not actually so, which meant that the civil law still held sway and would certainly claim its vindication to the full.For a moment or two the opposing parties stand confronting each other. The white man, seated on his horse, grips the breech of his gun convulsively, and the veins stand out in cords upon his flushed face as he realises his utter powerlessness. The Kafirs, their naked, muscular frames repulsive with red ochre, stand motionless, their savage countenances wreathed in a sneer of hate and defiance. There are scarcely ten yards between them.The train is laid. It only needs the application of a spark to cause a magnificent flare-up. That spark is applied by the tall barbarian who has first spoken.“Au umlúngu!” he cries in his great, sneering tones. “Go away. We have talked enough with you. Am I not Hlangani, a man of the House of Sarili, the Great Chief, and is not the white dog mine? Go away. Suka!” (“Get out.” Usually only employed toward a dog.)Now whether through pure accident—in other words, the “sheer cussedness” of Fate—or whether it imagines that its master’s last word was a command to itself, the white dog at this juncture gets up, and leaving the protecting shadow of its master begins to slink away over the veldt. This and the swaggering insolence of the Kafir is too much for Carhayes. Up goes his piece: there is a flash and a report. The wretched hound sinks in his tracks without even a yelp, and lies feebly kicking his life away, with the blood welling from a great circular wound behind the shoulder. The poor beast has run down his last buck.(Commonly known as Kreli—the paramount chief of all the Xosa tribes.)The train is fired. Like the crouching leopard crawling nearer for a surer spring the great Kafir, with a sudden glide, advances to the horse’s head, and makes a quick clutch at the bridle. Had he succeeded in seizing it, a rapidly followed up blow from the deadly kerrie would have stretched the rider senseless, if not dead, upon the veldt. But the latter is

too quick for him. Jerking back his horse’s head and driving in both spurs, he causes the animal to rear and plunge, thus defeating any attempt on the part of his enemies to drag him from the saddle, as well as widening the distance between himself and them.“Stand back, you curs!” he roars, dropping his piece to a level with the chest of the foremost. “The first who moves another step shall be served the same as that brute of a dog!”But the Kafirs only laugh derisively. They are shrewd enough to know that the civil law is still paramount, and imagine he dare not fire on them. A kerrie hurtles through the air with an ugly “whigge.” Blind with fury, Carhayes discharges his remaining barrel full at the tall savage, who is still advancing towards him, and whose threatening demeanour and formidable aspect seems to warrant even that extreme step in self-defence. The Kafir falls.Surprised, half cowed by this unlooked for contingency, the others pause irresolute. Before they can recover themselves a warning shout, close at hand, creates a diversion which seems likely to throw a new light on the face of affairs.Chapter Two.“You have Struck a Chief.”“Baléka (Run), you dogs!” cried Carhayes, who had taken the opportunity of slipping a couple of fresh cartridges into his gun. “Baléka, or I’ll shoot the lot of you.”He looked as if he meant it, too. The Kafirs, deeming discretion the better part of valour, judged it expedient to temporise.“Don’t shoot again, Baas! (Master.) You have already killed one man!” they said significantly.“And I’ll kill four!” was the infuriated reply. “Baléka, do you hear—was becoming blown, but they seemed to get no nearer. Suddenly the bush came to an end. Beyond lay a gradual acclivity, open and grassy, ending abruptly in air.“Heavens!” cried Eustace in a tone of horror. “The krantz!”His tones found an echo in those of his companions. The precipice in front was a continuation of the lofty perpendicular cliff which fell away from the front of their halting place. Any one who should go over that giddy brink would leave no sort of shadow of uncertainty as to his fate. They stopped in their pursuit.“Tom!” cried Eustace persuasively, “Come back, old chap. It’s going to rain like fits in a minute. You’ll be much snugger at the camp.”The lunatic, now half-way across the open, stopped at the voice and stood listening. Then he ran forward again, but at a decreased pace. Heavens! He was only twenty yards from the brink. His pursuers were more than twice that distance behind. Any move forward would inevitably have the effect of driving him over.“What are we to do?” gasped Hoste, exhausted by the mingled exertion and excitement.“We had better leave him alone, and watch him from where he can’t see us,” was Eustace’s reply.The poor fellow had now gained the very brink. Then he turned, but his pursuers had deftly concealed themselves behind a small bush which opportunely grew in the midst of the open. His hands were still tied fast, and the gag was in his mouth. If only they could have reached him.He stood for a moment, balanced on the edge of the abyss, looking into it. Then he turned again. There was a horrible leer of triumphant insanity upon the distorted face as his gaze failed to discover the presence of anybody likely to prove hostile.The thunder rolled out heavily from overhead, and the figure of the maniac stood in bold relief against the leaden sky, photographed in black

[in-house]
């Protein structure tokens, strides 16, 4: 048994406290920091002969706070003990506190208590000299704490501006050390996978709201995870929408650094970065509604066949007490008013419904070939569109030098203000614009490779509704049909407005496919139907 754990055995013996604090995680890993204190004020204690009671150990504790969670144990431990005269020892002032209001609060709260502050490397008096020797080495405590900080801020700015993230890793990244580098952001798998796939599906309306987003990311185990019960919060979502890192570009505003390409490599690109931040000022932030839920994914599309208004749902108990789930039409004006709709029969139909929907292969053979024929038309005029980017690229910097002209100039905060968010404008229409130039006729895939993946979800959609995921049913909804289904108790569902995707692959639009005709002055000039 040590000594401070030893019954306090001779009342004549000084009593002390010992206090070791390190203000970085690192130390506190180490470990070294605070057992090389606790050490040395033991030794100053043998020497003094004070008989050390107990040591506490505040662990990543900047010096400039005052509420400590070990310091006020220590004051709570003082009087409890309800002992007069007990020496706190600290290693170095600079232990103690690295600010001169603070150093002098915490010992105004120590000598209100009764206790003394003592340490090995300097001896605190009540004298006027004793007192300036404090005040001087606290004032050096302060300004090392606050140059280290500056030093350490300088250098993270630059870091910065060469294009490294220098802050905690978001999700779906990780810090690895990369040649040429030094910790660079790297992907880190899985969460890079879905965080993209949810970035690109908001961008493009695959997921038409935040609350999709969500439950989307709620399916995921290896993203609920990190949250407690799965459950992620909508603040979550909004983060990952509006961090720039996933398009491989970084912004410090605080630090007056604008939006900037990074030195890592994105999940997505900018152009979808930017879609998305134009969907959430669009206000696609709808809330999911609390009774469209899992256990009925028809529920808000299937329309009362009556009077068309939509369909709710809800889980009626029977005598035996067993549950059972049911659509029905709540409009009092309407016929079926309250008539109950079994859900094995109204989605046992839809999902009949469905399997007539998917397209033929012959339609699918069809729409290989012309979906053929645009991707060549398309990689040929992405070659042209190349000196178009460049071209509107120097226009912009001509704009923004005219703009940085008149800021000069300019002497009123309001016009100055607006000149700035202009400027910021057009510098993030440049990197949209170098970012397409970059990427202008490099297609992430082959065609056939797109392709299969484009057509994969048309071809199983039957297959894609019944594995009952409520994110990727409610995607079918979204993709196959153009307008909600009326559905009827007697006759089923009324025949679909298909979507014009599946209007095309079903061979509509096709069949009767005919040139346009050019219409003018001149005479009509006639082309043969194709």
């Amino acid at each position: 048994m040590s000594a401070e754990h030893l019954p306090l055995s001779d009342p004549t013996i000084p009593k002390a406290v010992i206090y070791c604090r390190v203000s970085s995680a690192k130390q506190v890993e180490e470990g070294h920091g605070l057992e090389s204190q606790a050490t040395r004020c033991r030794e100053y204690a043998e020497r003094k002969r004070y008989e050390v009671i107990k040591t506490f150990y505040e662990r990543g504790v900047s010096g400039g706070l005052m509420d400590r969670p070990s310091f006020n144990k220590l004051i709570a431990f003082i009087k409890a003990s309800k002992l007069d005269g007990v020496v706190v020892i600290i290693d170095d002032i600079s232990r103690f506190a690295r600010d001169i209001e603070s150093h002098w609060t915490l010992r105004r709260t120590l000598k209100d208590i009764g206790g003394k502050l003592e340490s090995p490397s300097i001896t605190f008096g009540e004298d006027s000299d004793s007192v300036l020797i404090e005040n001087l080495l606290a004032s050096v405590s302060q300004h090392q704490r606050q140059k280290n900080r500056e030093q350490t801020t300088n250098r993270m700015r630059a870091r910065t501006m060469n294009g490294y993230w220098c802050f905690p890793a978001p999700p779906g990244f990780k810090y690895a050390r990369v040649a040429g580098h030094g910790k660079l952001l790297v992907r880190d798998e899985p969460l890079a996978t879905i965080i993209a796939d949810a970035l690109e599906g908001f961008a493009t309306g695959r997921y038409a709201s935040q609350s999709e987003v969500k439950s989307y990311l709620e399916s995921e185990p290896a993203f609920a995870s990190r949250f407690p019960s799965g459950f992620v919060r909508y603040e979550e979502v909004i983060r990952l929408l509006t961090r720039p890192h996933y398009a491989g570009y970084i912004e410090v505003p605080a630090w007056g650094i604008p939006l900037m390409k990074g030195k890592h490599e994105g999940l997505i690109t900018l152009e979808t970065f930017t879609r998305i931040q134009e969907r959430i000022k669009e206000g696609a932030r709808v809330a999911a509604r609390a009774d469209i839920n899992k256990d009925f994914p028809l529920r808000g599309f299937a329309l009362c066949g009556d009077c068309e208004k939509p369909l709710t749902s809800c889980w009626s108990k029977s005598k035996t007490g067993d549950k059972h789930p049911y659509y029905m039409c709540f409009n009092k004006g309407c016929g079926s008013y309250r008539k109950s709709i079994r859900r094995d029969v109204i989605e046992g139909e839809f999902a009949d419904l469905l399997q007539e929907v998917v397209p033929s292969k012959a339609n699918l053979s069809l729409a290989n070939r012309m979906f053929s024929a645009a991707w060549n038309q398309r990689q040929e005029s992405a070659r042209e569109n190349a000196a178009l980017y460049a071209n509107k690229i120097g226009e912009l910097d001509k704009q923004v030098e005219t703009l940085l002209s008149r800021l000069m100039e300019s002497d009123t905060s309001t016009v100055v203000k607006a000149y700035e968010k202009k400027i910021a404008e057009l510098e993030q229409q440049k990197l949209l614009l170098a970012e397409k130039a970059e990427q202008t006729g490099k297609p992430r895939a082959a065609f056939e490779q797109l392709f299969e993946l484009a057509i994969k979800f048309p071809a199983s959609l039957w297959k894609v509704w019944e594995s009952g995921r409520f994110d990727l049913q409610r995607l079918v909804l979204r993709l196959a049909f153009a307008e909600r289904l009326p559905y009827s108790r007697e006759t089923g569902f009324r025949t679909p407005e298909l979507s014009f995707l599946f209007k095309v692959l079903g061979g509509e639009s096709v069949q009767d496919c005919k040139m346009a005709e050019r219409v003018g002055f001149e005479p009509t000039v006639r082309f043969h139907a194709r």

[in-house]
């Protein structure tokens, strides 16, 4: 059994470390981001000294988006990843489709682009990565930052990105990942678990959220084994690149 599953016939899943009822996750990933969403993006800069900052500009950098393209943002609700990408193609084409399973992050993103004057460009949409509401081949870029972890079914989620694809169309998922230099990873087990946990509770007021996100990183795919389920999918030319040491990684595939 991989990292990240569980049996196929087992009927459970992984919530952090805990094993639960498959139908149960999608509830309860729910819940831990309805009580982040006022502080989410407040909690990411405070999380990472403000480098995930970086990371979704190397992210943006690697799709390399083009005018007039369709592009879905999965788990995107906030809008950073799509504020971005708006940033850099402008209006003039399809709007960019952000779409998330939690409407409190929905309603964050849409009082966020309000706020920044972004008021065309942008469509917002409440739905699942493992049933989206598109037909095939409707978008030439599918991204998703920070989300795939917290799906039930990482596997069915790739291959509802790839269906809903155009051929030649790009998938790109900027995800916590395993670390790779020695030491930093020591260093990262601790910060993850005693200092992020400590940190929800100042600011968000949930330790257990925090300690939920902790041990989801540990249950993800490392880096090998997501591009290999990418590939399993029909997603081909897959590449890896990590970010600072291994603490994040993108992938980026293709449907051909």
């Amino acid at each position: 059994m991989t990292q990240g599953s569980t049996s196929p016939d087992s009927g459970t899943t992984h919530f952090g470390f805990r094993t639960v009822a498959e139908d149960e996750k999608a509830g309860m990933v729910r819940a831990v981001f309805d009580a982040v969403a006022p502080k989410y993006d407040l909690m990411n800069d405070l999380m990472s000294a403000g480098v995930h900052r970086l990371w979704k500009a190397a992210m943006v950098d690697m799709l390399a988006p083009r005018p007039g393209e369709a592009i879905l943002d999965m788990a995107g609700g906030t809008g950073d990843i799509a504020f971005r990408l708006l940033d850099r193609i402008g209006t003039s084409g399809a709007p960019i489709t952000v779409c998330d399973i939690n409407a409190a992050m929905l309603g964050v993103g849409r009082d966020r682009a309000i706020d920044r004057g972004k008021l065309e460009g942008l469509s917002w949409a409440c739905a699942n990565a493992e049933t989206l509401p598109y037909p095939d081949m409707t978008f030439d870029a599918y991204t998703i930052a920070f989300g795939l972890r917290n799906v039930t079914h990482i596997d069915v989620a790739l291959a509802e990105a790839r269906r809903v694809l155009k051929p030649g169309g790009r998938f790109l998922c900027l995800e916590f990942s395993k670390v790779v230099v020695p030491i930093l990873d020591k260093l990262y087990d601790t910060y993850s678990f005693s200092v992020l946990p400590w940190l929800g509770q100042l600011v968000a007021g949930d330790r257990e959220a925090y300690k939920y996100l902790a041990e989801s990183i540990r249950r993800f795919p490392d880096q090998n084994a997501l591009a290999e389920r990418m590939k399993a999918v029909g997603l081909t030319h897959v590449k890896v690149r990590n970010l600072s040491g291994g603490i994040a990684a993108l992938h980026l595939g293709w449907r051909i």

relief against the red flashes of lightning which played with well-nigh unintermittent incandescence athwart the storm cloud beyond. There he stood, his features working horribly, the tangled masses of his beard and hair floating in the fitful gusts which came whistling up from the dizzy height. Never, to their dying day, would the spectators forget the sight. Yet they could do nothing.With a choking cackle, like an attempt at a laugh, the maniac turned again to the awful height. The spectators held their breaths and their blood ran cold. Then they saw him gather his legs beneath him and spring far out into space.Petrified with horror, they rushed to the brink and peered over. The smooth rock face fell without a break down to the tree-tops at a dizzy depth beneath. These were still quivering faintly as though recently disturbed. But at that moment heaven’s artillery roared in one vast deafening, crackling roll. The air was ablaze with vivid blue flame, and driven before the tornado blast, sheet upon sheet of deluging rain crashed down upon them, beating them to the earth by the very weight and fury of its volume.Chapter Forty Eight.Envoi.Ring we the curtain down—for our tale is ended and we have no desire to point a moral thereto. Years have gone by, and new homesteads have risen upon the ashes of the old ones; and flocks and herds are once more grazing in security upon those grassy plains, those pleasant plains, so sunny, so peaceful, so smiling.And how the broken and decimated tribes were settled on new locations, and how the ringleaders and prominent fighting men of those who owned British allegiance were sentenced to long terms of imprisonment, and how the Gaika location was parcelled out into farms, and as such leased by the Department of Crown Lands to white settlers; and how in consideration of certain acts of forbearance and humanityexercised during the period of hostilities and resulting in the saving of several European lives, the sentences of imprisonment passed upon Nteya and Ncanduku were remitted—mainly through the exertions of Eustace Milne—and the two sub-chiefs were allowed to rejoin the banished remnant of their tribe in its new location beyond the Kei—are not all these things matters of history?And how the sad relics of poor Tom Carhayes, his fate now under no sort of doubt, were gathered together beneath the great krantz in the Bashi valley on the morning after his insane and fatal leap, and conveyed to the settlement for burial, and how Eustace Milne, punctilious to a hair in his dealings with his barbarous neighbours, had paid over the stipulated ransom, even to the very last hoof, to the relatives of Hlangani, even though the contingency of that warrior’s demise was in no wise provided for in the original agreement—these things, too, are they not graven in the memories of all concerned?But if, to some, the war has brought ruin and death and bereavement, it has entailed vastly different results upon two other persons at any rate; and those, needless to say, the two with whom our story has been mainly concerned. For their good fortune has been great —greater, we fear, than they had any right to expect. They are flourishing exceedingly, and now, after years of union, it still seems to them that they have only just begun to enter upon that glowing vista of lifelong happiness, down which they had gazed so wistfully in the old, troubled, and well-nigh hopeless time. But after sorrow and heaviness cometh joy —sometimes. And it has come to these two, by a weird irony of Fate, has come through the agency of a wild and sanguinary drama—through the consistent ferocity of a vindictive barbarian and the logical outcome thereof—even Hlangani’s Revenge.| Chapter 1 | | Chapter 2 | | Chapter 3 | | Chapter 4 | | Chapter 5 | | Chapter 6 | | Chapter 7 | | Chapter 8 | | Chapter 9 | | Chapter 10 | | Chapter 11 | | Chapter 12 | | Chapter 13 | | Chapter 14 | | Chapter 15 | | Chapter 16 | | Chapter 17 | | Chapter 18 | | Chapter 19 | | Chapter 20 | | Chapter 21 | | Chapter 22 | | Chapter 23 | | Chapter 24 | | Chapter 25 | | Chapter 26 | | Chapter 27 | | Chapter 28 | | Chapter 29 | | Chapter 30 | | Chapter 31 | | Chapter 32 | | Chapter 33 | | Chapter 34 | | Chapter 35 | | Chapter 36 | | Chapter 37 | | Chapter 38 | | Chapter 39 | | Chapter 40 | | Chapter 41 | | Chapter 42 | | Chapter 43 | | Chapter 44 | | Chapter 45 | | Chapter 46 | | Chapter 47 | | Chapter 48 |